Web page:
Portraits of Wildflowers

Perspectives on Nature Photography

Posts Tagged ‘pink

Not everything is pristine. In fact, very little is.

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As an example of the thought in the title, take these two pink evening primrose flowers, Oenothera speciosa, that I photographed near Yaupon Dr. in my extended neighborhood on April 1st. If that’s too bedraggled for your taste, I’ll relent and balance it with a picture of a pink evening primrose flower that remained mostly pristine even in the stiff breeze on the Blackland Prairie in Round Rock seven days later. So windy was it that I set the camera’s shutter at 1/800 of a second in hopes of stopping the flower’s movements. You’ll recognize that the background color comes from the colony of bluebonnets, Lupinus texensis, that the pink evening primrose had managed to find a roothold in.

© 2018 Steven Schwartzman

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Written by Steve Schwartzman

April 21, 2018 at 4:44 AM

Southern dewberry flower and opening bud

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Rubus trivialis; Great Hills Park; March 29. If crinkles are your thing, this flower’s for you.

© 2018 Steven Schwartzman

Written by Steve Schwartzman

April 7, 2018 at 4:47 AM

Pink and blue

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Did you know that as recently as the first part of the 20th century people in the United States took pink to be the appropriate color for boys and blue the appropriate color for girls?

For aeons before then, firm against all sociological winds, the pink flowers of the Mexican buckeye tree (Ungnadia speciosa) had been standing out against blue skies on sunny days. They’ve kept doing so since then, as they did on March 14th at the Lady Bird Johnson Wildflower Center, and they’ll keep on doing so for aeons to come.

In contrast, or you might say un-contrast, here’s a picture of Mexican buckeye flowers on the same tree but with no blue showing at all:

UPDATE. When I did exact Google searches for “against all sociological winds” and “against sociological winds” I got no hits, but I did get 160 hits for “sociological winds.”

© 2018 Steven Schwartzman

Written by Steve Schwartzman

March 29, 2018 at 4:49 AM

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It’s spring

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Redbud tree (Cercis canadensis) in north-central Austin yesterday.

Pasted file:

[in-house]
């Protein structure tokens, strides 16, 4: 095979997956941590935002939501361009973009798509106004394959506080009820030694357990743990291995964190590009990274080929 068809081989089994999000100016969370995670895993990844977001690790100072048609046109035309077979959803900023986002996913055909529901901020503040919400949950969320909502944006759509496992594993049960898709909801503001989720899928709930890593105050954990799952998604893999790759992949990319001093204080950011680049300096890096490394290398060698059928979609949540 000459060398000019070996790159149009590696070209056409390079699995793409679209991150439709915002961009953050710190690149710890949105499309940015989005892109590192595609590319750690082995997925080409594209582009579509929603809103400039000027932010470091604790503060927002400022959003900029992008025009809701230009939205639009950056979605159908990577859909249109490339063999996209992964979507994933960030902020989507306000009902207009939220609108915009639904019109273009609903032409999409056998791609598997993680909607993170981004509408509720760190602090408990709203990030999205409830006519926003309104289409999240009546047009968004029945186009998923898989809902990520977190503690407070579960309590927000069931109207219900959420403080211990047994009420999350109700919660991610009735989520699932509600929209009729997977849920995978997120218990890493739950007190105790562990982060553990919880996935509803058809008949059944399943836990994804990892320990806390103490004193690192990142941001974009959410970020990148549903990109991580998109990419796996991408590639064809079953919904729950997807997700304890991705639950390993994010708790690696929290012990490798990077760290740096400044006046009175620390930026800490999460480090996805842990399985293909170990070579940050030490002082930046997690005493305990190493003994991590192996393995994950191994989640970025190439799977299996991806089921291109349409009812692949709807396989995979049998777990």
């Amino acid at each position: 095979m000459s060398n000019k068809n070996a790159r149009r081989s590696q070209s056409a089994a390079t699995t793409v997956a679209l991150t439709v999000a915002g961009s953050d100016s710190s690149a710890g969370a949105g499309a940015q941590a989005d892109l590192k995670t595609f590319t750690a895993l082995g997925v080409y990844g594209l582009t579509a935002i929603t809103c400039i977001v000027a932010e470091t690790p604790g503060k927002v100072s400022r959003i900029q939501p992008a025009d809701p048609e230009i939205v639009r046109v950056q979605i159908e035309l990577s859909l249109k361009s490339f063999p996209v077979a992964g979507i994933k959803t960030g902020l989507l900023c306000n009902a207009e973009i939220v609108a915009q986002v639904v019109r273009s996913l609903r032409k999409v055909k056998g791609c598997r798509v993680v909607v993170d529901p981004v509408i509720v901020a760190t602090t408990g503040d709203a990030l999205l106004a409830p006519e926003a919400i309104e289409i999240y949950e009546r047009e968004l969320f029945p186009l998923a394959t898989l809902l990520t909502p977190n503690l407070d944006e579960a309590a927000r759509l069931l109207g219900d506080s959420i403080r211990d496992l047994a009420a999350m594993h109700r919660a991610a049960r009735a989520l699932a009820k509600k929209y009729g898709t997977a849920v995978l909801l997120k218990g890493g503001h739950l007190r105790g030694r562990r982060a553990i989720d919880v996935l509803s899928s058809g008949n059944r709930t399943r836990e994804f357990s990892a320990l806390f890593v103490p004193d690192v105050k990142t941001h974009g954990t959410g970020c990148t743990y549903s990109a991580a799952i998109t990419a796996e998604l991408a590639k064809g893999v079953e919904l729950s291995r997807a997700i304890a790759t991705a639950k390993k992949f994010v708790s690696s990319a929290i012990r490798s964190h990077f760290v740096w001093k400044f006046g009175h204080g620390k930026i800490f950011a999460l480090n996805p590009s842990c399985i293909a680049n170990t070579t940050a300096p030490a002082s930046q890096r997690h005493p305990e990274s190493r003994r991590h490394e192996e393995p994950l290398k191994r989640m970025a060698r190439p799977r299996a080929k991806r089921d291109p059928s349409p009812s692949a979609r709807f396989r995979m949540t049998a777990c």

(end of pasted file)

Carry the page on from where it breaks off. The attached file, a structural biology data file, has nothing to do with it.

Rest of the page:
© 2018 Steven Schwartzman

Written by Steve Schwartzman

March 14, 2018 at 4:40 AM

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New Zealand: sunset over Franz Josef Glacier

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Late in the afternoon a year ago today we checked into the Glacier View Motel outside the village of Franz Josef Glacier on the west side of New Zealand’s South Island. The motel lived up to its name, as you can confirm in this view that I recorded at sundown.

(“Monday mountains 8” is an alternate title for this post.)

© 2018 Steven Schwartzman

Written by Steve Schwartzman

February 19, 2018 at 4:25 AM

Sunday sunset 4

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On each of the four Sundays in January you’ve seen sunset pictures from the state whose license plates proclaim it the Land of Enchantment. Now that today’s post concludes the series, you’re welcome to look back at the other photographs that have appeared here from June 10, 2017, at Camel Rock, 11 miles north of downtown Santa Fe.

Because the first Sunday sunset picture this month appeared on January 7, and because there are 7 days in a week, all of the January pictures in this sequence came on dates divisible by 7:  7, 14, 21, 28. Speaking of divisibility, if you divide 1 by 7, and then 2 by 7, etc., to convert the fractions to decimals, you’ll find that the sevenths give the following infinitely repeating six-digit cycles:

Do you see the cyclical nature of those decimal expansions, with each one consisting of the same digits in the same order, only starting at a different place in the cycle?

But wait! The columns want some attention, too. Notice that reading down the first column of decimal digits is the same as reading up the fourth column? Likewise for the second and fifth columns, and also for the third and sixth columns.

There’s more that could be said, but for now I’ll let the sun set on these mathematical pleasures and not take you further into seventh heaven.

© 2018 Steven Schwartzman

Written by Steve Schwartzman

January 28, 2018 at 4:58 AM

Camel Rock

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Here’s a view from June 10th showing Camel Rock, a landmark on the main highway some 11 miles north of downtown Santa Fe. When I first visited Camel Rock nearly half a century ago, anyone could walk up to it and even onto it. Now I found the structure ringed by a fence. While I appreciate the protection, the fence made it hard to take pictures because I couldn’t get close enough to stand or sit where I wanted to. Oh well, I did what I could, aided by one of those famous New Mexico sunsets.

Do you see the rocky outline of the camel, complete with a hoodoo for a head and neck? If you’d like a look back at other pareidolic images that have appeared here in 2016 and 2017, click “pareidolia” in the “Tagged with” section at the bottom of this post and scroll down through the results. (There are bound to be instances in older posts as well, but I learned the term pareidolia only last year.)

© 2017 Steven Schwartzman

Written by Steve Schwartzman

December 2, 2017 at 4:42 AM

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